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Drifting snow is the name given to light snow that is captured by the wind and suspended in the air, moving just above the ground or through the air. One of the definitions for drifting snow is that it must be moving above the ground, but at a height of no more than 6 feet (about 2 meters). Any snow that is being carried by the wind above this height is designated as blowing snow and is handled differently by meteorologists. Many hazards are presented by drifting snow, including a reduction in visibility, sometimes almost to the point of no visibility. It also can cause roads to become treacherous and slippery, and it may damage property and other outdoor objects by being deposited in large amounts on surfaces that do not usually have to withstand the weight of snow.
Several factors need to be in place for drifting snow to develop. The first is that the snow itself needs to be of a certain consistency to be carried by the wind from the ground, or to be pushed while falling. It needs to be frozen and not too heavy or wet, so as to be unaffected by the wind. The air temperature needs to be cold enough to keep the snow frozen after it is on the ground. The ground itself needs to be cold so falling snow does not melt once it touches it, and the wind needs to be strong enough to move the flakes.
If most of these factors are in place, then snow has the potential to become drifting snow. If it is in the process of falling when the wind begins, the snow can be carried almost horizontally for a long distance before it is deposited somewhere. On the ground, the snow can be lifted up and carried some distance away. Both occurrences qualify as drifting snow.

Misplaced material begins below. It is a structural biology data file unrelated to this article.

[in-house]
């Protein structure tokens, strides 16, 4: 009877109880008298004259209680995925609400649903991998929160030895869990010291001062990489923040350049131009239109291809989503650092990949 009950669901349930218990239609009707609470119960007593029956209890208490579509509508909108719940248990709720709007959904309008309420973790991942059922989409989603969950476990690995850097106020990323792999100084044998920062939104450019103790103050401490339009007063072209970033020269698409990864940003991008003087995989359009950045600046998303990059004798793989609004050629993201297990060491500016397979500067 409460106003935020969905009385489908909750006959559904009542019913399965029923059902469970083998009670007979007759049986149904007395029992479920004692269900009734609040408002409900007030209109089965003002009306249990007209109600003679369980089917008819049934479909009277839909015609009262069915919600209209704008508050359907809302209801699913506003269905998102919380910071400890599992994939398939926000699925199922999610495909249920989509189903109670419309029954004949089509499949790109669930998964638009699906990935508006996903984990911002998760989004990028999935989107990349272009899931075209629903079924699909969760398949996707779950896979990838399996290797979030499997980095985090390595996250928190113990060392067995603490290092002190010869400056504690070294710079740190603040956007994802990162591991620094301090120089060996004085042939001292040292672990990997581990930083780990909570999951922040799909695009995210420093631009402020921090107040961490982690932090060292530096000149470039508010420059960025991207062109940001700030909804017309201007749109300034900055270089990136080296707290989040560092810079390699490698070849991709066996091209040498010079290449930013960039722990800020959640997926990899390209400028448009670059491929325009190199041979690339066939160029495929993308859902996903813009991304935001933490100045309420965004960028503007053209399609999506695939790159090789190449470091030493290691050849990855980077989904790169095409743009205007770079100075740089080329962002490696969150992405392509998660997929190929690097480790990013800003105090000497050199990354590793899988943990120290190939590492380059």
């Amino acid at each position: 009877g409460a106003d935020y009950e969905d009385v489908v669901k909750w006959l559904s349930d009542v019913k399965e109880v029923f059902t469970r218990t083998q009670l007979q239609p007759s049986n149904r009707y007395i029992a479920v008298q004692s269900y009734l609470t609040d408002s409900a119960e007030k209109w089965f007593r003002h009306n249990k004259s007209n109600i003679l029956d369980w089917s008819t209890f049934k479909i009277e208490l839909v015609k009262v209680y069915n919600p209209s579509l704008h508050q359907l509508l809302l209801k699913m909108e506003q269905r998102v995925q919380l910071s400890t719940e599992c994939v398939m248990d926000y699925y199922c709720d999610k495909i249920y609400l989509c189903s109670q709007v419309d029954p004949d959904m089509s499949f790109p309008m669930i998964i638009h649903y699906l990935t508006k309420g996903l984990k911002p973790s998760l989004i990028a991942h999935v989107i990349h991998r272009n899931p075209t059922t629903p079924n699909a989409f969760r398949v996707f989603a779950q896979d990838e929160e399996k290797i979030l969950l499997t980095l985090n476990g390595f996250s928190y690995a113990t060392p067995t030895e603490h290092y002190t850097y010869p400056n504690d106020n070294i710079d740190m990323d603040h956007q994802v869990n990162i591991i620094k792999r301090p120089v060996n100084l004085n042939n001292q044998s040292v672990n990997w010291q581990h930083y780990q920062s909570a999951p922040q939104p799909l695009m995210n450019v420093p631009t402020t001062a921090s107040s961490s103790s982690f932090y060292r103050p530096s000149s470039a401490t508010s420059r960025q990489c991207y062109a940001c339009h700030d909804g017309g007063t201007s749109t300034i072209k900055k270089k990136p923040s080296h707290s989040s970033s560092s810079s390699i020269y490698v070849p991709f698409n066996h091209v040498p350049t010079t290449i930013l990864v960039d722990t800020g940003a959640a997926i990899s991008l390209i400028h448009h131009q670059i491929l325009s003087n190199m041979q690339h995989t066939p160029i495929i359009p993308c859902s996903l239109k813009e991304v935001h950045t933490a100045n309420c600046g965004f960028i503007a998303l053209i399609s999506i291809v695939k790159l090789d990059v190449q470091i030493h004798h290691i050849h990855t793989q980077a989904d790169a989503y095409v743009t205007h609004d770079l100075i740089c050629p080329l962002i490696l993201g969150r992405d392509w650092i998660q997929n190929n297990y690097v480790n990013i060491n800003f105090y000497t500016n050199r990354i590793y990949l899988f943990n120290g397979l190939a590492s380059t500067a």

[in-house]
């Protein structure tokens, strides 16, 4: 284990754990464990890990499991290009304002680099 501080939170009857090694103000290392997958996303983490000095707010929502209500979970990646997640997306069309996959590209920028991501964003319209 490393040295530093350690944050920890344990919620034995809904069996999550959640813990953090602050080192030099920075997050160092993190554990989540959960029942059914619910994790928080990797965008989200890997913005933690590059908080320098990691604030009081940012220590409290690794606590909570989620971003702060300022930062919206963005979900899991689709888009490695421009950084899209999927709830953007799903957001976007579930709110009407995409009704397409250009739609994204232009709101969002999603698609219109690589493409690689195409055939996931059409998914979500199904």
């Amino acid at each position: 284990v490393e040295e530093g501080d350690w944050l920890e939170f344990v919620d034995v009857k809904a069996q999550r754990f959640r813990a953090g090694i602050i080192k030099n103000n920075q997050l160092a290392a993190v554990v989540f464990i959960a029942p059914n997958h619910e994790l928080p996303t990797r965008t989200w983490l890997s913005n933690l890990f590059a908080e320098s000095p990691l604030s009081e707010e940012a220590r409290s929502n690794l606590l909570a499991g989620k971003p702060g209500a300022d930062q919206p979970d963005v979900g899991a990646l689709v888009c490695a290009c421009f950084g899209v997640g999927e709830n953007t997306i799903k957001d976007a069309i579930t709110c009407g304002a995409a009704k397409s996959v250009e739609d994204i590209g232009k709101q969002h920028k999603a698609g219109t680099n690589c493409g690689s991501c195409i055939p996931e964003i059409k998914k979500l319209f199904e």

While moving through the air, the drifting snow will move until either the wind reduces speed enough for it to fall to the ground or until some type of obstruction is reached. In the event that something physically blocks the snow from moving with the wind, then a mound of snow can begin to accumulate on the surface of and before the obstruction. This can be a tree, a wall, a home or even a car. These mounds of drifting snow can be very deep and loosely packed, making them hazardous.
One problem with a snow drift is that objects such as road signs, people, cars and homes can quickly be buried by the snow so they can't be seen. It also adds unneeded weight on a structure. The weight of the snow can cause the roof of a home to collapse or a tree to fall. The snow also can mound in piles on roads and stop traffic. One of the only ways to defend against damage from snow that is drifting is to build protective walls, although these are not always effective.
I lived through two major blizzards in Ohio, and the winds were nearly at hurricane force. The snow on the ground was blown into massive drifts that looked like sand dunes. If a building or a car happened to be in the path of that drifting snow, it just got buried.
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